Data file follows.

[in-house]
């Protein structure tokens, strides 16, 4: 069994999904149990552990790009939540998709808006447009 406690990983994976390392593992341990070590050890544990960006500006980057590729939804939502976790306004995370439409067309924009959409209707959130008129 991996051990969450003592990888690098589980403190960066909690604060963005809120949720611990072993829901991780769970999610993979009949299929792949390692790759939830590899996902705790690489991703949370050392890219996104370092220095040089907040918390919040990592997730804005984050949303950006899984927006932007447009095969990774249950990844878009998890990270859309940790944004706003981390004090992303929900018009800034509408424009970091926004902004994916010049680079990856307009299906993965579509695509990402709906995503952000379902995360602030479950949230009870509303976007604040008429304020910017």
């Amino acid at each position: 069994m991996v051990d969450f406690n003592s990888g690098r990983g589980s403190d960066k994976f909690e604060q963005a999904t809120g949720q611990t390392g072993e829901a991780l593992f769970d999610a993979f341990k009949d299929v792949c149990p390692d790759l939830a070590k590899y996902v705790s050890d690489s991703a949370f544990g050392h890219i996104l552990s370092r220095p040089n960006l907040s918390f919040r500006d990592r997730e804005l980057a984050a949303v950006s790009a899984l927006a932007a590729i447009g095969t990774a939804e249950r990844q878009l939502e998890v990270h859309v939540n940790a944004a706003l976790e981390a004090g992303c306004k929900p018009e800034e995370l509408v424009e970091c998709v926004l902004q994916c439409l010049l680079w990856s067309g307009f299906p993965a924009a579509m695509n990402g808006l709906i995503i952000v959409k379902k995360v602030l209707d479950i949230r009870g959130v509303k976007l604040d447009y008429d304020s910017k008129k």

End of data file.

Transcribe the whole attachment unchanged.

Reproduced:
[in-house]
């Protein structure tokens, strides 16, 4: 069994999904149990552990790009939540998709808006447009 406690990983994976390392593992341990070590050890544990960006500006980057590729939804939502976790306004995370439409067309924009959409209707959130008129 991996051990969450003592990888690098589980403190960066909690604060963005809120949720611990072993829901991780769970999610993979009949299929792949390692790759939830590899996902705790690489991703949370050392890219996104370092220095040089907040918390919040990592997730804005984050949303950006899984927006932007447009095969990774249950990844878009998890990270859309940790944004706003981390004090992303929900018009800034509408424009970091926004902004994916010049680079990856307009299906993965579509695509990402709906995503952000379902995360602030479950949230009870509303976007604040008429304020910017």
């Amino acid at each position: 069994m991996v051990d969450f406690n003592s990888g690098r990983g589980s403190d960066k994976f909690e604060q963005a999904t809120g949720q611990t390392g072993e829901a991780l593992f769970d999610a993979f341990k009949d299929v792949c149990p390692d790759l939830a070590k590899y996902v705790s050890d690489s991703a949370f544990g050392h890219i996104l552990s370092r220095p040089n960006l907040s918390f919040r500006d990592r997730e804005l980057a984050a949303v950006s790009a899984l927006a932007a590729i447009g095969t990774a939804e249950r990844q878009l939502e998890v990270h859309v939540n940790a944004a706003l976790e981390a004090g992303c306004k929900p018009e800034e995370l509408v424009e970091c998709v926004l902004q994916c439409l010049l680079w990856s067309g307009f299906p993965a924009a579509m695509n990402g808006l709906i995503i952000v959409k379902k995360v602030l209707d479950i949230r009870g959130v509303k976007l604040d447009y008429d304020s910017k008129k």